Blog by VONNIE DAVIS -- International, Award-Winning Romance Author: Adventurous...Humorous...Amorous.

Monday, May 23, 2011

MAKING A PURSE OUT OF A SOW'S EAR

Idle time for a writer is not a good thing, especially in my case. Bordom sets in. I've emailed my romantic suspense, Mona Lisa's Room, back to my agent with the first round of tract changes completed. We'll go through this process once more before she feels the manuscript is good enough to "shop out" to publishers. Keep your fingers crossed, folks. An editor at The Wild Rose Press has my short story--or novella, if you prefer that term--and will get back to me by July 5th on Waiting on a Dream. So, what do I do now as I wait?


Dawn Dowdle, my agent, suggested I dust off Indigo Blooms, my first novel. She loved the story and fell hard for Fae, the little girl who wanted a Mommy. I must admit Fae was my favorite character in the book, too.


Dawn said since my writing's so much stronger now, perhaps I could polish the book into a more marketable format. In Pennsylvania Dutch lingo, she's hoping I can make a purse out of a sow's ear--a sow being a female pig. Perhaps now you're getting a visual of what I'm facing.

I rewrote the entire first chapter. Changed a lot of the back story. One could say the plot has many holes. And, honestly, at times it reads like it's written in a different language. Gee, and I thought it was so perfect at the time...sigh... Passive language, point of view issues and characters that overreact. No wonder she couldn't sell the thing.



I'm not sure Wonder-Woman-Writer could salvage this story. Still, fool that I am, I'm trying. I think it's because I want you to meet Fae, the real heart-stealer in the book. Of course her veterinarian father, muscled hunk that he is, can make a woman's heart stutter at twenty paces. He's worth the trouble, too. The heroine, her heart locked in a protective vault, has no defenses established against the charms of an exuberant child--who does?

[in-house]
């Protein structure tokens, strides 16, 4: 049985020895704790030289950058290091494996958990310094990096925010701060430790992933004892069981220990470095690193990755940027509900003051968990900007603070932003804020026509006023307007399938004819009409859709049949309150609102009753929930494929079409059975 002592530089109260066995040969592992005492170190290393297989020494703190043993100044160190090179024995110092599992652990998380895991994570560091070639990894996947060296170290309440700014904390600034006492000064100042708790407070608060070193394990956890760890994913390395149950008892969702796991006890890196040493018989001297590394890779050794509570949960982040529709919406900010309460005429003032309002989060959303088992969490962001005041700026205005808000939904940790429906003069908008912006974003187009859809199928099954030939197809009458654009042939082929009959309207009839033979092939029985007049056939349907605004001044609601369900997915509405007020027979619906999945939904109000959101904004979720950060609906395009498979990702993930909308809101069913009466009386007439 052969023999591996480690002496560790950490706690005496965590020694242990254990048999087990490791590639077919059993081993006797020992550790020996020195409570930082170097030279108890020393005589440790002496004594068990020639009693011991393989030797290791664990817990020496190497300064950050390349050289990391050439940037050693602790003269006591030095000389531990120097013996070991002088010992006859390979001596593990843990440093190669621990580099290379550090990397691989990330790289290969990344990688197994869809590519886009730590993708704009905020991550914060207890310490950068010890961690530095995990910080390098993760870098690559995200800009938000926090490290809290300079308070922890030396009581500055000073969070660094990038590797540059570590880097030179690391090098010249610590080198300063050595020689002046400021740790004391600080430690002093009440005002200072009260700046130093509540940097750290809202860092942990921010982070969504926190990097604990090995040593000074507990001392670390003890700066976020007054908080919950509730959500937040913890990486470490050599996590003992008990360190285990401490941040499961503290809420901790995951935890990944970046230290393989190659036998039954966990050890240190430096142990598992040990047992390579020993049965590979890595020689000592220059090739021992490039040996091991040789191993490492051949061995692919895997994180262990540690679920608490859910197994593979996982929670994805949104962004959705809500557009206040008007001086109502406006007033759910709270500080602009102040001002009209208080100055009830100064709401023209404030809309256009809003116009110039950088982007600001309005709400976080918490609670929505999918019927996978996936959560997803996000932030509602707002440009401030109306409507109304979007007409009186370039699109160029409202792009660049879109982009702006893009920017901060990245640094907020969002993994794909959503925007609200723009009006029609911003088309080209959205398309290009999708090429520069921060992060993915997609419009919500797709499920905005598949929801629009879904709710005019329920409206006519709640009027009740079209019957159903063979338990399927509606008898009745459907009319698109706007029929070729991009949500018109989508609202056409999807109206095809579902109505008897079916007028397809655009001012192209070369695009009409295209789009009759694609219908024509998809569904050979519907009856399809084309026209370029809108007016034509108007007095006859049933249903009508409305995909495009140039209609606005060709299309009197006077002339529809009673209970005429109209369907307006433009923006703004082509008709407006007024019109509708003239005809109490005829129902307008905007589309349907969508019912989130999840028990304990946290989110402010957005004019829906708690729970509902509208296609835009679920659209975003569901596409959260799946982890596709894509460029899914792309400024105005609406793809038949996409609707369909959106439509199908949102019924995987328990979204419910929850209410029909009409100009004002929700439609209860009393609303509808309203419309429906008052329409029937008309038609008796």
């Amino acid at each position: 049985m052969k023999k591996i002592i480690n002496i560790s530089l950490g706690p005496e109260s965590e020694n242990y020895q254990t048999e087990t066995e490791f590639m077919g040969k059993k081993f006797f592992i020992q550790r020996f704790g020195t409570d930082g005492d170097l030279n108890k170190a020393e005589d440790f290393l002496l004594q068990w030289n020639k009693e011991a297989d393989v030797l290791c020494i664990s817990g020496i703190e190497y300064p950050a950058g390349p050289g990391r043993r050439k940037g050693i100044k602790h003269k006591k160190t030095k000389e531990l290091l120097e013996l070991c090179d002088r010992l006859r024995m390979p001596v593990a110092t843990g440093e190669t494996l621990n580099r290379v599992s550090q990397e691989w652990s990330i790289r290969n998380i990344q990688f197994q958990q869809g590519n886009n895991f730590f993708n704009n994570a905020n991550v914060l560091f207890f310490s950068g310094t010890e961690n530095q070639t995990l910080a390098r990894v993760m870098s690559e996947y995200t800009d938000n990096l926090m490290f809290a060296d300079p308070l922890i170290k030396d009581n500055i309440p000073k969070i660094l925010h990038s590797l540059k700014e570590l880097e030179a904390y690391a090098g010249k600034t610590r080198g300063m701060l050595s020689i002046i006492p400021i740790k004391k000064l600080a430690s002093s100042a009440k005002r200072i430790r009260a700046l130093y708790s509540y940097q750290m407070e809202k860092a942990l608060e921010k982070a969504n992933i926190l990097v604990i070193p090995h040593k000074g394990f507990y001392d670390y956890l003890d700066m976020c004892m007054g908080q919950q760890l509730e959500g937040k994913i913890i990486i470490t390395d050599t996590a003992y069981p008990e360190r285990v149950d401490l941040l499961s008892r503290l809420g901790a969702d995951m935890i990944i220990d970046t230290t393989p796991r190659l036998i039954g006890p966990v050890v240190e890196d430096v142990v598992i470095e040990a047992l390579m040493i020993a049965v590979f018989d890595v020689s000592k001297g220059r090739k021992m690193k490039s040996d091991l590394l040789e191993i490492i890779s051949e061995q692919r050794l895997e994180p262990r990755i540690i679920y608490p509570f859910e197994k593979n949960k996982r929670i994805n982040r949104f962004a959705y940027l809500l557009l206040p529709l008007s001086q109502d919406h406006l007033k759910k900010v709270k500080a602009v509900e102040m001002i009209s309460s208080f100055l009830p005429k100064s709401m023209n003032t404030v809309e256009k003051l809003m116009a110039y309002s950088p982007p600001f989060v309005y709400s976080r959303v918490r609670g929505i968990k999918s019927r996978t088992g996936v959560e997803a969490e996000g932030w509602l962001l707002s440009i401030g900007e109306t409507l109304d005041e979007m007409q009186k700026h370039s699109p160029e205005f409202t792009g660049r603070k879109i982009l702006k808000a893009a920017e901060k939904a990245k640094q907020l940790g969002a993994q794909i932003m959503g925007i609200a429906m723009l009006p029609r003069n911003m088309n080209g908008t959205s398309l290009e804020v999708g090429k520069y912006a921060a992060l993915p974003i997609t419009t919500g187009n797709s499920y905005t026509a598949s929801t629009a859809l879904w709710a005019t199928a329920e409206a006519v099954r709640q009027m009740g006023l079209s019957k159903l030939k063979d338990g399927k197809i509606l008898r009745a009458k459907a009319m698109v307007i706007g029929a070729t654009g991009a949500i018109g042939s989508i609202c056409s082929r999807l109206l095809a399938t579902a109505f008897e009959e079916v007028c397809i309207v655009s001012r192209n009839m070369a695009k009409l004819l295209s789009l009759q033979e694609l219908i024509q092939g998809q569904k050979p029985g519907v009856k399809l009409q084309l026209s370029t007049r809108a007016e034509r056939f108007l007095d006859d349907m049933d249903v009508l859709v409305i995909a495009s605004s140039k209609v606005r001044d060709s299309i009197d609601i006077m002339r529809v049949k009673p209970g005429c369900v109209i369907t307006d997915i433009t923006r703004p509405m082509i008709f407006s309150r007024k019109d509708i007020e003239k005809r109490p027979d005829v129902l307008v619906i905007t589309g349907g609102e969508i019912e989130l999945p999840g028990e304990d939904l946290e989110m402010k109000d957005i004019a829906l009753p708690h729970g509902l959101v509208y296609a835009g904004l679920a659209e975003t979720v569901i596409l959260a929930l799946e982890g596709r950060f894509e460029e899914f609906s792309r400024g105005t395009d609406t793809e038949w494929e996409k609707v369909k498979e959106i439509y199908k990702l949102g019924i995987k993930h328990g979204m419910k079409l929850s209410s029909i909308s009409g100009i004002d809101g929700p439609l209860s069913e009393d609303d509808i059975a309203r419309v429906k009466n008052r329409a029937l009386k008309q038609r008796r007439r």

How much do I keep? Dawn's already told me I need to take out two chapters that make the story "too dark," according to publishers she queried. So do I lighten up on the tension or just hit the delete key? What will I put in its place? Or do I simply start fresh with that section and go in a completely different direction? What to do...what to do...








Tell me, how do you revamp a weak story? How do YOU make a purse out of a sow's ear? 

5 comments:

Mary Ricksen said...

You slave at it until the lightbulb comes on and it starts to flow. And it works!! Good Luck!!

Jill James said...

I cry alot and complain that I can't fix it, then I dig in and see what I can do.

Vonnie Davis said...

Thanks, Mary and Jill. You're right: just dig in and do it. I'm rewriting the first chapter for the third time as if I were starting a new book instead of pinching and pushing the original version around until it forms a better story. We'll see. Thanks for stopping by!

mistydietz said...

Vonnie, I think I've rewritten my ms opening chapter seven times...and I mean *completely* re-written. It makes you want to pull your hair out, but in the end, it's worth it! Good luck! You can do it! :)

Leah St. James said...

Good for you, Vonnie, for hanging on to your story and your characters. I've rewritten one book about four times and still haven't gotten it right, but I keep trying! I think your approach will depend on what needs to be done to fix the story. Passive verbs can be fixed with a good edit, but with multiple plot holes, it might be easier to just rewrite those sections. (I never throw anything out, just move them to another folder!) Good luck with it! Leah